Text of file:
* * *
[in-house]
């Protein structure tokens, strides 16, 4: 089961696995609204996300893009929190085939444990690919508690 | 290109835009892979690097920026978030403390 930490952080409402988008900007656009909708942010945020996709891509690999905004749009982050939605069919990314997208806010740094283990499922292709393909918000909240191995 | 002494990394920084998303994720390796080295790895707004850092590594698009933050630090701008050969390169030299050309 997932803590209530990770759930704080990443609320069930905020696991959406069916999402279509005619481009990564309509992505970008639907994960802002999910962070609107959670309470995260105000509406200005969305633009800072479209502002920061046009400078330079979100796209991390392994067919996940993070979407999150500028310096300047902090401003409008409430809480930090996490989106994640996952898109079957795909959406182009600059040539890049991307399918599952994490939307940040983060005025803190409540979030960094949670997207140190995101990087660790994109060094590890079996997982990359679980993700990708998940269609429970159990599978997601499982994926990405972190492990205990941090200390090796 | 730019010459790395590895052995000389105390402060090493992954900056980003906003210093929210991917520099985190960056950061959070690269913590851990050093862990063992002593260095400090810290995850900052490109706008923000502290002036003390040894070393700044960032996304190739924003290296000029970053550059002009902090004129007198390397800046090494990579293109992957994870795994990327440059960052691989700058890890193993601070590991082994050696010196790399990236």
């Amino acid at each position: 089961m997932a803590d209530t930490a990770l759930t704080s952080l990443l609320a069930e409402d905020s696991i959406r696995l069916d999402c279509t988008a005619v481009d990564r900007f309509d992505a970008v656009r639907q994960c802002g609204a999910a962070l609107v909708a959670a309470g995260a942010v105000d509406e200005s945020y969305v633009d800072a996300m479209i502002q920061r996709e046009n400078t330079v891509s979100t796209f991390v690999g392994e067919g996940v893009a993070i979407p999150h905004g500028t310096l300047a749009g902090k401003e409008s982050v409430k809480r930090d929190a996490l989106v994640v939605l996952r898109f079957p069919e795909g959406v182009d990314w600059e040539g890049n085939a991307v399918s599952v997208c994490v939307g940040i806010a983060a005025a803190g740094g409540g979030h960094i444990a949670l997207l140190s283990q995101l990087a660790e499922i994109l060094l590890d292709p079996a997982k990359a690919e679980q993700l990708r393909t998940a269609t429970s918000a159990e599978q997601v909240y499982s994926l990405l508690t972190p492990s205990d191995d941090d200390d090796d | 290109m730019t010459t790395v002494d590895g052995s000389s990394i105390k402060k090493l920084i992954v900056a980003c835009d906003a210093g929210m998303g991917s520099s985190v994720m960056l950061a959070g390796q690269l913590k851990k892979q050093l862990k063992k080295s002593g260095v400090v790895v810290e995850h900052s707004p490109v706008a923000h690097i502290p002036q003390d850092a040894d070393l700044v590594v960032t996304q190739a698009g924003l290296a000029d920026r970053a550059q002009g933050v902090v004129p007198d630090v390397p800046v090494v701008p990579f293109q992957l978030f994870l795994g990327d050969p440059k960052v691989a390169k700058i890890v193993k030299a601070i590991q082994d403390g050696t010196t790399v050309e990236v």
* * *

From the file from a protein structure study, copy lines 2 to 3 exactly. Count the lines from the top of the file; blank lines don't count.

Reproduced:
């Protein structure tokens, strides 16, 4: 089961696995609204996300893009929190085939444990690919508690 | 290109835009892979690097920026978030403390 930490952080409402988008900007656009909708942010945020996709891509690999905004749009982050939605069919990314997208806010740094283990499922292709393909918000909240191995 | 002494990394920084998303994720390796080295790895707004850092590594698009933050630090701008050969390169030299050309 997932803590209530990770759930704080990443609320069930905020696991959406069916999402279509005619481009990564309509992505970008639907994960802002999910962070609107959670309470995260105000509406200005969305633009800072479209502002920061046009400078330079979100796209991390392994067919996940993070979407999150500028310096300047902090401003409008409430809480930090996490989106994640996952898109079957795909959406182009600059040539890049991307399918599952994490939307940040983060005025803190409540979030960094949670997207140190995101990087660790994109060094590890079996997982990359679980993700990708998940269609429970159990599978997601499982994926990405972190492990205990941090200390090796 | 730019010459790395590895052995000389105390402060090493992954900056980003906003210093929210991917520099985190960056950061959070690269913590851990050093862990063992002593260095400090810290995850900052490109706008923000502290002036003390040894070393700044960032996304190739924003290296000029970053550059002009902090004129007198390397800046090494990579293109992957994870795994990327440059960052691989700058890890193993601070590991082994050696010196790399990236």
């Amino acid at each position: 089961m997932a803590d209530t930490a990770l759930t704080s952080l990443l609320a069930e409402d905020s696991i959406r696995l069916d999402c279509t988008a005619v481009d990564r900007f309509d992505a970008v656009r639907q994960c802002g609204a999910a962070l609107v909708a959670a309470g995260a942010v105000d509406e200005s945020y969305v633009d800072a996300m479209i502002q920061r996709e046009n400078t330079v891509s979100t796209f991390v690999g392994e067919g996940v893009a993070i979407p999150h905004g500028t310096l300047a749009g902090k401003e409008s982050v409430k809480r930090d929190a996490l989106v994640v939605l996952r898109f079957p069919e795909g959406v182009d990314w600059e040539g890049n085939a991307v399918s599952v997208c994490v939307g940040i806010a983060a005025a803190g740094g409540g979030h960094i444990a949670l997207l140190s283990q995101l990087a660790e499922i994109l060094l590890d292709p079996a997982k990359a690919e679980q993700l990708r393909t998940a269609t429970s918000a159990e599978q997601v909240y499982s994926l990405l508690t972190p492990s205990d191995d941090d200390d090796d | 290109m730019t010459t790395v002494d590895g052995s000389s990394i105390k402060k090493l920084i992954v900056a980003c835009d906003a210093g929210m998303g991917s520099s985190v994720m960056l950061a959070g390796q690269l913590k851990k892979q050093l862990k063992k080295s002593g260095v400090v790895v810290e995850h900052s707004p490109v706008a923000h690097i502290p002036q003390d850092a040894d070393l700044v590594v960032t996304q190739a698009g924003l290296a000029d920026r970053a550059q002009g933050v902090v004129p007198d630090v390397p800046v090494v701008p990579f293109q992957l978030f994870l795994g990327d050969p440059k960052v691989a390169k700058i890890v193993k030299a601070i590991q082994d403390g050696t010196t790399v050309e990236v």